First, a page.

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Samizdata, derived from Samizdat /n. - a system of clandestine publication of banned literature in the USSR [Russ.,= self-publishing house]

Signs of the times

Yesterday afternoon I was out and about walking in London, and just before I got to Parliament Square I encountered a demo. It was not raucous or unpleasant. It was nice. It was old people complaining about their council taxes, which obviously I am all in favour of.

Following the example of supreme Samizdatista Perry de Havilland, I now take my DigiCam with me whenever I go a-wandering, so I was able to start snapping. At first it was just nice old people accompanied by nice policemen, with nice buildings in the background, but only very crude signs to say what it was all about. However patience was rewarded, and some of the signs were highly informative.


27.2%. Ouch! Whatever happened to stealth taxes? (Hey hey LBJ, you killed 27.2% more kids today than yesterday, you bad bad person. Not the same ring to it, somehow.)

And this one takes onlookers into the university lecture theatre.


Okay, okay, I’m excited, and I want to know more. How can I follow it up?


Wow, a website. They say, in fact Perry just said it to me in connection with this post, that a picture is worth a thousand words, but I reckon best of all is pictures with words embedded in the pictures, explaining everything. Preferably with an internet link.

18 comments to Signs of the times

  • Yes, my landlord (in Croydon) very apologetically asked me if I minded if he increased my rent a few weeks back. This tax increase was why. I can’t say I blame him. .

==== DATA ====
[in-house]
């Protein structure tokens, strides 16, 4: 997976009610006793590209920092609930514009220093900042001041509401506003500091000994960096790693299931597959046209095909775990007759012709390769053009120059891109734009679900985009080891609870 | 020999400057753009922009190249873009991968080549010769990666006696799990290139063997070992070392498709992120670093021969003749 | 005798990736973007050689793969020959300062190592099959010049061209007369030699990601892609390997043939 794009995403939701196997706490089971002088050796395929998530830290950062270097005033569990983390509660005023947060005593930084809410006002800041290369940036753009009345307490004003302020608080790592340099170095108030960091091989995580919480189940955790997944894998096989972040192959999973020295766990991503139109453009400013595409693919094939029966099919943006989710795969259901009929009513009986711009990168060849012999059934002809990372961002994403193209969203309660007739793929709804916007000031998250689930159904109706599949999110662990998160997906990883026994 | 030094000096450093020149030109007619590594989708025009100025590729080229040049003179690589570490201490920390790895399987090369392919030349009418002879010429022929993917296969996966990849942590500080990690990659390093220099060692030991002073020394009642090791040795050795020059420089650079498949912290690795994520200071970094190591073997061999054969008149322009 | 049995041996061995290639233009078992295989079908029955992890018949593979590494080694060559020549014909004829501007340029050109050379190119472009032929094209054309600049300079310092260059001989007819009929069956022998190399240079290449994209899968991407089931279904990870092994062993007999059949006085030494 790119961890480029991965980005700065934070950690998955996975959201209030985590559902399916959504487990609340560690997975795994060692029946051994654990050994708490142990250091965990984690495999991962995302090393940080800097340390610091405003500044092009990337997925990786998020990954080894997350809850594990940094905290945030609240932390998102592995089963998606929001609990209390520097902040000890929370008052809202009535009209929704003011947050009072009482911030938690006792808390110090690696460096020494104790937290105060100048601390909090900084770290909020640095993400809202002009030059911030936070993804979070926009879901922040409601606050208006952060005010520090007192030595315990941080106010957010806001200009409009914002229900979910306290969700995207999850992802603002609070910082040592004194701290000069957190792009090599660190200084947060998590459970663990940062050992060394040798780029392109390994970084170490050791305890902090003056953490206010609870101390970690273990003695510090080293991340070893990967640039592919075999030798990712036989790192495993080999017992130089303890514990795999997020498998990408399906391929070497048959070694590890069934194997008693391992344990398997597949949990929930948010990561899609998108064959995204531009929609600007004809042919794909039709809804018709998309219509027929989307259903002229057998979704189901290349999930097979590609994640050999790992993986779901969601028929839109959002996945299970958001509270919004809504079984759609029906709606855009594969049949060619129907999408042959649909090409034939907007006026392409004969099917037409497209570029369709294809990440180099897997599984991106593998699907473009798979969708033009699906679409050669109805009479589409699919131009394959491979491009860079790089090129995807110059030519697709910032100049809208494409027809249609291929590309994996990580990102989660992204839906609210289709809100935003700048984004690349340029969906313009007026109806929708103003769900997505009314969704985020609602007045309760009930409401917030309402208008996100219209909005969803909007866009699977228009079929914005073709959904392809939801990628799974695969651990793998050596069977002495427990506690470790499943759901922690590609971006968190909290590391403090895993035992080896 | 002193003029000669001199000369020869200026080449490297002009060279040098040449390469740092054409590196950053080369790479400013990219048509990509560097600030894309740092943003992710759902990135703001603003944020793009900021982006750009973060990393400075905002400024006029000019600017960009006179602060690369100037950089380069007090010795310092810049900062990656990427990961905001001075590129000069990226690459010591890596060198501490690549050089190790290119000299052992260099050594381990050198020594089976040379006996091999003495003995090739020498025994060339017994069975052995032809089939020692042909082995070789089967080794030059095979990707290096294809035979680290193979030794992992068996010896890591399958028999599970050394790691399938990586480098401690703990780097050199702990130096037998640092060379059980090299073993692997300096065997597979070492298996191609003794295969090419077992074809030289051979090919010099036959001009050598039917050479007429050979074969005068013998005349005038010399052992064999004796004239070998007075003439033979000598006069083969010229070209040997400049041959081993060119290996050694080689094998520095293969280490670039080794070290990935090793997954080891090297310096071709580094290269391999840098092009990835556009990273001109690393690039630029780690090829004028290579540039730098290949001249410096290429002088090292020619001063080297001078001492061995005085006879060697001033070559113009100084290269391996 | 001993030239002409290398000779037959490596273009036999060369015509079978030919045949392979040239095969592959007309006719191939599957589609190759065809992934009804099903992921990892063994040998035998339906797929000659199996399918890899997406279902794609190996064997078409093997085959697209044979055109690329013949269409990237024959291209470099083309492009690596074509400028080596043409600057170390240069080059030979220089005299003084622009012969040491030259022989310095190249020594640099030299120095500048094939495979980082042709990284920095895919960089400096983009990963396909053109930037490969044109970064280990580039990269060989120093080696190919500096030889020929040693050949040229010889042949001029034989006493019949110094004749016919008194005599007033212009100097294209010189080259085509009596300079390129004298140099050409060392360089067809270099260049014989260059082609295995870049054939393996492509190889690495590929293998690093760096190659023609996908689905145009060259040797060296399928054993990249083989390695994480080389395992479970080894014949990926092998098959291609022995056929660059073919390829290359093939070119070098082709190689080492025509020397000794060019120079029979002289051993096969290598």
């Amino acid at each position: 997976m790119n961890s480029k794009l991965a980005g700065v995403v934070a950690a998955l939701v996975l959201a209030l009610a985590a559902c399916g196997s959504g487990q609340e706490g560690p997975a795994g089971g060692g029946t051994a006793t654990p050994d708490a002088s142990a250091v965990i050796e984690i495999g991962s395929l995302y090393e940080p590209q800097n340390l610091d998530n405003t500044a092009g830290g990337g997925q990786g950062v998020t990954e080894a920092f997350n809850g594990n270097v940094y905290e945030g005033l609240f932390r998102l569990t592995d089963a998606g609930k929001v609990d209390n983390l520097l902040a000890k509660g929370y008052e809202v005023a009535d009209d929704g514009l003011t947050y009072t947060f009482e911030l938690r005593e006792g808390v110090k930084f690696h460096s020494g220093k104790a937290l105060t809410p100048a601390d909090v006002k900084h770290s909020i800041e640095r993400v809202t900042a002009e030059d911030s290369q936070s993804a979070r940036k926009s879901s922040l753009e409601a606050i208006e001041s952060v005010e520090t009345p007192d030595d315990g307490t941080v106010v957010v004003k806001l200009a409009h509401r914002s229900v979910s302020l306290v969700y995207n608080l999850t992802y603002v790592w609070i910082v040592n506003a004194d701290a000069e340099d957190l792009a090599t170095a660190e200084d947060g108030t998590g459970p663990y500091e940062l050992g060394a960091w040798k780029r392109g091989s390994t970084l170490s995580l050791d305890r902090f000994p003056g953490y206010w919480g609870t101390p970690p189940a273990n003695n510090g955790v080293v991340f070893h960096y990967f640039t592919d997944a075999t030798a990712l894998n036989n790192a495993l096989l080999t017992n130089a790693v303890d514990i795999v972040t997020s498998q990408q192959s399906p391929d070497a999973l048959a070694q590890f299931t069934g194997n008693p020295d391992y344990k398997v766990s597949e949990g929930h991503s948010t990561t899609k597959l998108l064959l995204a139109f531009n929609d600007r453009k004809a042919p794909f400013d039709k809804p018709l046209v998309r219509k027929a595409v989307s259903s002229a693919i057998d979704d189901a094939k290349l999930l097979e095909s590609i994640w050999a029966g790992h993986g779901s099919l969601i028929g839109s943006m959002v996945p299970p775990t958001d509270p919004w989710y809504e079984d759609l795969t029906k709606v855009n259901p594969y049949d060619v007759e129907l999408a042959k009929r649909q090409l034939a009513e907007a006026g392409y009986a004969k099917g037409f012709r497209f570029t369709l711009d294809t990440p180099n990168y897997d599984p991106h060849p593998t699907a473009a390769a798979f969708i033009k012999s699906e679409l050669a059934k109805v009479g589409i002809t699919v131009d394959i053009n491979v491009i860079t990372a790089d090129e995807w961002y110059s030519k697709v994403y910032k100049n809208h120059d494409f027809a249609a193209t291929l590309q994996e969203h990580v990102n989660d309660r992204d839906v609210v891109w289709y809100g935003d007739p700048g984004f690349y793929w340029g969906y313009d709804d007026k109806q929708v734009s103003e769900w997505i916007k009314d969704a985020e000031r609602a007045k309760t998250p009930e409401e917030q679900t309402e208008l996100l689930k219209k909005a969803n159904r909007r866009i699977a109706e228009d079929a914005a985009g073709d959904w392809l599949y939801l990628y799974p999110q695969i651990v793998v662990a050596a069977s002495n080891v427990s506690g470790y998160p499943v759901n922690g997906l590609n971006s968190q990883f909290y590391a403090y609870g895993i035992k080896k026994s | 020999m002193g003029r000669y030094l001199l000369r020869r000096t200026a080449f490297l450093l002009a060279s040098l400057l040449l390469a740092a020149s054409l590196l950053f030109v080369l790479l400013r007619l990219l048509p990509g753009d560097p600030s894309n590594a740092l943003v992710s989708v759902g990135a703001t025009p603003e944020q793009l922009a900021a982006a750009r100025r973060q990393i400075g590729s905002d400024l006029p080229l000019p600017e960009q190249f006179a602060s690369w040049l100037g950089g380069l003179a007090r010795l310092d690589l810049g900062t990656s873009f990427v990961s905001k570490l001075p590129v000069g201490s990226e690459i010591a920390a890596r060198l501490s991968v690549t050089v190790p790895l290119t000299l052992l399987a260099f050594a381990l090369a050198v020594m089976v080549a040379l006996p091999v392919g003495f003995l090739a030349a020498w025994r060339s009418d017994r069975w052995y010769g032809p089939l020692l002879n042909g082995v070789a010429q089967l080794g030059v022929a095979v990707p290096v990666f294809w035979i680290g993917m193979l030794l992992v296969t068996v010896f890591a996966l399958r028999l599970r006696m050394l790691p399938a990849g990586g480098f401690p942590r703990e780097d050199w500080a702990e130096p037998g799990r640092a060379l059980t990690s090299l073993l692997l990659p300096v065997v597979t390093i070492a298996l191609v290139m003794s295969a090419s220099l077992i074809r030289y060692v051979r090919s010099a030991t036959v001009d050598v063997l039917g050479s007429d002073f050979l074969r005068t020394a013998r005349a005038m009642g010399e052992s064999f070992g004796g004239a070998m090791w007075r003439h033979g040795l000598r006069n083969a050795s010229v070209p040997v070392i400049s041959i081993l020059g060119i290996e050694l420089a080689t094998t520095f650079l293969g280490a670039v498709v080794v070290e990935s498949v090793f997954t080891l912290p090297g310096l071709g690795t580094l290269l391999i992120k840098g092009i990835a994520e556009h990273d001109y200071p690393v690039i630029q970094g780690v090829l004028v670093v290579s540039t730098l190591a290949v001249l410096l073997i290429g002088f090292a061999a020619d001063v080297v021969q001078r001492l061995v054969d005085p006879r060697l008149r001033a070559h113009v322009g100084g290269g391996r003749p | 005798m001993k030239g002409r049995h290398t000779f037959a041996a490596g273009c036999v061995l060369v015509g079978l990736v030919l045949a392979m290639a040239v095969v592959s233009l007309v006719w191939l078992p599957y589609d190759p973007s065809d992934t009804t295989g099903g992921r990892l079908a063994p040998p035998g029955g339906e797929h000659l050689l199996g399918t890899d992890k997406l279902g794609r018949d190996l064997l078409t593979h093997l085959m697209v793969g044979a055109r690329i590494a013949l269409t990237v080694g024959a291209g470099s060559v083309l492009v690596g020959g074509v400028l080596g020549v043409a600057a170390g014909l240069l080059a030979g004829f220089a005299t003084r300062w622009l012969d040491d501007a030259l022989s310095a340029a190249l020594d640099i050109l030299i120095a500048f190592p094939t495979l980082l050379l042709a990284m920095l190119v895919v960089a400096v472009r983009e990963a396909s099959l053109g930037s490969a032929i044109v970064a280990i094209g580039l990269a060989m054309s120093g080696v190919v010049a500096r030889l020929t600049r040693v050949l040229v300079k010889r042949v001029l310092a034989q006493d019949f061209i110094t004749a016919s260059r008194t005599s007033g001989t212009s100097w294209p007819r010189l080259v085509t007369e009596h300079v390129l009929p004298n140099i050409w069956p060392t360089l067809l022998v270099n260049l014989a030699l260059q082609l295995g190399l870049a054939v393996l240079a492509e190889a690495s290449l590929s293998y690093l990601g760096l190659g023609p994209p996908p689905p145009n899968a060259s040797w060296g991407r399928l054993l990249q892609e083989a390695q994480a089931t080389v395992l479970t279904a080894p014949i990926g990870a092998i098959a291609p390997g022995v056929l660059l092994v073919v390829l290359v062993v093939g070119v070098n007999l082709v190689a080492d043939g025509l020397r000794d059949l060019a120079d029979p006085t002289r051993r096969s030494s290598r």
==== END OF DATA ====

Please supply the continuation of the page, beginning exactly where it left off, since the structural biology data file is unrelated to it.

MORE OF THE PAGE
• All very good, but I’m not that comfortable with the British Legion’s involvement.

  • Well done, thou good and faithful servant !! You have done precisely what blogs are for!!

  • Julian Morrison

    What they want, is replacement of council tax with “a system reflecting the ability to pay” ie: local income tax or means tested council tax. They’re socialists, basically. That’s where the “is it fair?” question comes from.

    The concept of “scrap the local council spending” doesn’t seem to occur to them.

    I expect the government to “cave in” after a pretence of resistance. “Please don’t throw me into that briar patch, Brer Fox!”

  • Andrew Duffin

    Julian is right.

    These people have no interest in limiting what the state does or spends. They just want somebody else to pay for it, not them.

    They don’t deserve our support.

  • Julian Morrison

    Hmm, I wonder how the strategic situation would change, if this lot get what they’re asking for? Local councils are small enough that libertarian “independents” could win their elections. A local income tax would take the pressure off pensioners – but pile it onto the working middle class. Running on a tax-cutting manifesto might suddenly become saleable.

  • Andrew

    Yes, as much as I’d like to support this, it’s a nimby movement really. They want people like me (dual-income, no dependents, etc…) to pay their tax for them. No thanks. I’d rather just pay for a private fire service, bin-collection, police force, etc… myself.


  • R. C. Dean

    It was old people complaining about their council taxes, which obviously I am all in favour of.

    The taxes, the old people, or the complaining?

  • Cobden Bright

    Last time I checked, there were no pensioner marches against excessive food prices, rents, or heating bills. It is the compulsory nature of tax they are principally objecting to. That’s a perfectly respectable position.

    Where is the evidence for nimbyism or a love of high council spending?

  • Guy Herbert

    The evidence is the widespread use of “it’s not fair”, meaning “someone else should pay more, and we less” rather than that the procedures of collection are unjust.

    If they get their wish for a local income tax, then they’ll find out about procedural unfairness, and the difference between tax rate and tax burden.

  • Julian Morrison

    The irony is that they’re quite right, it is unfair. It’s unfair for anyone to have to pay any tax – and more-or-less poll taxes such as council tax do have a disproportionately harsh impact on the poor. I should know, I’m none too rich myself.